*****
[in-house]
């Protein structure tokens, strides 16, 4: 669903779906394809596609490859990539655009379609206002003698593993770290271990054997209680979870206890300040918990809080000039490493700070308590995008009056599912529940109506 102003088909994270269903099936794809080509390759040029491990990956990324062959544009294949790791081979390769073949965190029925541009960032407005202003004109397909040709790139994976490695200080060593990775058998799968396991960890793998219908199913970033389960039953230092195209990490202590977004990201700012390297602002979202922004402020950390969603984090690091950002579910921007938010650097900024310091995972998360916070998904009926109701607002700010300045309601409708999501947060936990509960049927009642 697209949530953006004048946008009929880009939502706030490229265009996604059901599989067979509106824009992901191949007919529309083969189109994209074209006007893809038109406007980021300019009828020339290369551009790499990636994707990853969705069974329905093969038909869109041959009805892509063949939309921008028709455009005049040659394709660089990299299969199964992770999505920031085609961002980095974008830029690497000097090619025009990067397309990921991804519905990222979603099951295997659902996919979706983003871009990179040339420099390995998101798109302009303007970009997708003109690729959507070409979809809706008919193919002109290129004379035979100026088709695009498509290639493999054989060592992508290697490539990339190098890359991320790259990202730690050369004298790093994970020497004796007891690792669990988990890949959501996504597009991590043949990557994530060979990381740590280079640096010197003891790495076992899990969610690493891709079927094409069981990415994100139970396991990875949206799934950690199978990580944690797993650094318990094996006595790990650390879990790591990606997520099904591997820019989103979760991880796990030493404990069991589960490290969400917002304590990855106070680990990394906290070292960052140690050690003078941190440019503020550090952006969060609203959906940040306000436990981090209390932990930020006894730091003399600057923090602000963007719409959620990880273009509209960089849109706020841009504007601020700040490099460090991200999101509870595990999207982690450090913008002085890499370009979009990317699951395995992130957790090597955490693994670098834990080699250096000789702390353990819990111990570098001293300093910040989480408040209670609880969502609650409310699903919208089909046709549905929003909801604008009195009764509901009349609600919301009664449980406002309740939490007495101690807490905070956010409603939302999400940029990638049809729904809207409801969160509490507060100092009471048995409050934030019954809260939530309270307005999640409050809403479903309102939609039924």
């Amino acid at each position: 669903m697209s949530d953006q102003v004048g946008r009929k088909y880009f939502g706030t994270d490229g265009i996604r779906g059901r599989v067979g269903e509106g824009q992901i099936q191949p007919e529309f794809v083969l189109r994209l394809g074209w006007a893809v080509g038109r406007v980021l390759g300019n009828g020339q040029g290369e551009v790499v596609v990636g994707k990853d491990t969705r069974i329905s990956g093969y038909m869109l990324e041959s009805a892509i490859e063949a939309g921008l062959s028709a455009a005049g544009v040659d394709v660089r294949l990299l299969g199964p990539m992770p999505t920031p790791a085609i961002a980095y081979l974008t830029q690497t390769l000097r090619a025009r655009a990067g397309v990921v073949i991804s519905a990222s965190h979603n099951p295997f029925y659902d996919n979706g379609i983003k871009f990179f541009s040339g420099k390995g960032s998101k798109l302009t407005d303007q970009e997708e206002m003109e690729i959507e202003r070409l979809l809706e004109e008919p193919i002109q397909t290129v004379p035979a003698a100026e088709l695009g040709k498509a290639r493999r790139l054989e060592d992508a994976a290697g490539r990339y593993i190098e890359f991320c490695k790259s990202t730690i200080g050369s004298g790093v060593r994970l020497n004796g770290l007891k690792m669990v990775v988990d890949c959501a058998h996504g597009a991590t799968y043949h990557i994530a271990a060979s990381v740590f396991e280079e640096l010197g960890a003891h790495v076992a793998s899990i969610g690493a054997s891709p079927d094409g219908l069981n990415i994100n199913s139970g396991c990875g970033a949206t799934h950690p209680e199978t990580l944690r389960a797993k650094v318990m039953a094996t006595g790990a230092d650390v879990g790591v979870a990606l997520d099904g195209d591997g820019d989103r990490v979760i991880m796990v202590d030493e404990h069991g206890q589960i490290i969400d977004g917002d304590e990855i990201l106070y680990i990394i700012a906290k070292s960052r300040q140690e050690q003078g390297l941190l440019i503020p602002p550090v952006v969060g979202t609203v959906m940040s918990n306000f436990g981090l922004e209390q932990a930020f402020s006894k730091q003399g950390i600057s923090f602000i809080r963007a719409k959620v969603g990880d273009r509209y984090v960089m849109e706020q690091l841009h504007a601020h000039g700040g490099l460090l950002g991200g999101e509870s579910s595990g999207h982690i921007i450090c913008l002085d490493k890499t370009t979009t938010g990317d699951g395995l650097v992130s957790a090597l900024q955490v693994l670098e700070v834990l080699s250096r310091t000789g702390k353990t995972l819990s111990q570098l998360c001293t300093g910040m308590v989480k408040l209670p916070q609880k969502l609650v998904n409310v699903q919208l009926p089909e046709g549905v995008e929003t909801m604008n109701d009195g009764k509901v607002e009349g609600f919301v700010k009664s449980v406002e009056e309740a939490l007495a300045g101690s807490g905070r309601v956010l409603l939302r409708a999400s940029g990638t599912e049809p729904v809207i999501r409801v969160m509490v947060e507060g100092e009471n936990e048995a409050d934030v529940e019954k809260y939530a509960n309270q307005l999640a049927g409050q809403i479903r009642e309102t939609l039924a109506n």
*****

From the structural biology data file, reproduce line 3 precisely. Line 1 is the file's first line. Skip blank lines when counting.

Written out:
């Amino acid at each position: 669903m697209s949530d953006q102003v004048g946008r009929k088909y880009f939502g706030t994270d490229g265009i996604r779906g059901r599989v067979g269903e509106g824009q992901i099936q191949p007919e529309f794809v083969l189109r994209l394809g074209w006007a893809v080509g038109r406007v980021l390759g300019n009828g020339q040029g290369e551009v790499v596609v990636g994707k990853d491990t969705r069974i329905s990956g093969y038909m869109l990324e041959s009805a892509i490859e063949a939309g921008l062959s028709a455009a005049g544009v040659d394709v660089r294949l990299l299969g199964p990539m992770p999505t920031p790791a085609i961002a980095y081979l974008t830029q690497t390769l000097r090619a025009r655009a990067g397309v990921v073949i991804s519905a990222s965190h979603n099951p295997f029925y659902d996919n979706g379609i983003k871009f990179f541009s040339g420099k390995g960032s998101k798109l302009t407005d303007q970009e997708e206002m003109e690729i959507e202003r070409l979809l809706e004109e008919p193919i002109q397909t290129v004379p035979a003698a100026e088709l695009g040709k498509a290639r493999r790139l054989e060592d992508a994976a290697g490539r990339y593993i190098e890359f991320c490695k790259s990202t730690i200080g050369s004298g790093v060593r994970l020497n004796g770290l007891k690792m669990v990775v988990d890949c959501a058998h996504g597009a991590t799968y043949h990557i994530a271990a060979s990381v740590f396991e280079e640096l010197g960890a003891h790495v076992a793998s899990i969610g690493a054997s891709p079927d094409g219908l069981n990415i994100n199913s139970g396991c990875g970033a949206t799934h950690p209680e199978t990580l944690r389960a797993k650094v318990m039953a094996t006595g790990a230092d650390v879990g790591v979870a990606l997520d099904g195209d591997g820019d989103r990490v979760i991880m796990v202590d030493e404990h069991g206890q589960i490290i969400d977004g917002d304590e990855i990201l106070y680990i990394i700012a906290k070292s960052r300040q140690e050690q003078g390297l941190l440019i503020p602002p550090v952006v969060g979202t609203v959906m940040s918990n306000f436990g981090l922004e209390q932990a930020f402020s006894k730091q003399g950390i600057s923090f602000i809080r963007a719409k959620v969603g990880d273009r509209y984090v960089m849109e706020q690091l841009h504007a601020h000039g700040g490099l460090l950002g991200g999101e509870s579910s595990g999207h982690i921007i450090c913008l002085d490493k890499t370009t979009t938010g990317d699951g395995l650097v992130s957790a090597l900024q955490v693994l670098e700070v834990l080699s250096r310091t000789g702390k353990t995972l819990s111990q570098l998360c001293t300093g910040m308590v989480k408040l209670p916070q609880k969502l609650v998904n409310v699903q919208l009926p089909e046709g549905v995008e929003t909801m604008n109701d009195g009764k509901v607002e009349g609600f919301v700010k009664s449980v406002e009056e309740a939490l007495a300045g101690s807490g905070r309601v956010l409603l939302r409708a999400s940029g990638t599912e049809p729904v809207i999501r409801v969160m509490v947060e507060g100092e009471n936990e048995a409050d934030v529940e019954k809260y939530a509960n309270q307005l999640a049927g409050q809403i479903r009642e309102t939609l039924a109506n």